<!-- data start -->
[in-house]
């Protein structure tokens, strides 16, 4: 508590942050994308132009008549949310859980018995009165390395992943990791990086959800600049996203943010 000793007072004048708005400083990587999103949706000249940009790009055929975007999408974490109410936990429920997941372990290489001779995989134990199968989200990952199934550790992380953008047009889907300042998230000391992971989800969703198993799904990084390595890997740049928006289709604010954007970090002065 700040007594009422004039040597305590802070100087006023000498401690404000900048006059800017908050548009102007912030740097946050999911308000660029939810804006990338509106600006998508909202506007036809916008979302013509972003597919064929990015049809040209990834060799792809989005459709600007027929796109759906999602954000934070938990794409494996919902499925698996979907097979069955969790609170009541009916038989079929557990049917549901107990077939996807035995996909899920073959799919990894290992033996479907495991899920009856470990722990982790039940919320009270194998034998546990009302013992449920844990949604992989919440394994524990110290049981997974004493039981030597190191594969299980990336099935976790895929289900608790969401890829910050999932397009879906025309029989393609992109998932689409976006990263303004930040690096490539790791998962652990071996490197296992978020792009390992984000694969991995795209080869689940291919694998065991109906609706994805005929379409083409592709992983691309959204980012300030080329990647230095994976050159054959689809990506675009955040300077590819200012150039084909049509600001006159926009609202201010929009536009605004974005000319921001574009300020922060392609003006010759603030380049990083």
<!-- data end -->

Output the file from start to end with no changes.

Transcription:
[in-house]
């Protein structure tokens, strides 16, 4: 508590942050994308132009008549949310859980018995009165390395992943990791990086959800600049996203943010 000793007072004048708005400083990587999103949706000249940009790009055929975007999408974490109410936990429920997941372990290489001779995989134990199968989200990952199934550790992380953008047009889907300042998230000391992971989800969703198993799904990084390595890997740049928006289709604010954007970090002065 700040007594009422004039040597305590802070100087006023000498401690404000900048006059800017908050548009102007912030740097946050999911308000660029939810804006990338509106600006998508909202506007036809916008979302013509972003597919064929990015049809040209990834060799792809989005459709600007027929796109759906999602954000934070938990794409494996919902499925698996979907097979069955969790609170009541009916038989079929557990049917549901107990077939996807035995996909899920073959799919990894290992033996479907495991899920009856470990722990982790039940919320009270194998034998546990009302013992449920844990949604992989919440394994524990110290049981997974004493039981030597190191594969299980990336099935976790895929289900608790969401890829910050999932397009879906025309029989393609992109998932689409976006990263303004930040690096490539790791998962652990071996490197296992978020792009390992984000694969991995795209080869689940291919694998065991109906609706994805005929379409083409592709992983691309959204980012300030080329990647230095994976050159054959689809990506675009955040300077590819200012150039084909049509600001006159926009609202201010929009536009605004974005000319921001574009300020922060392609003006010759603030380049990083």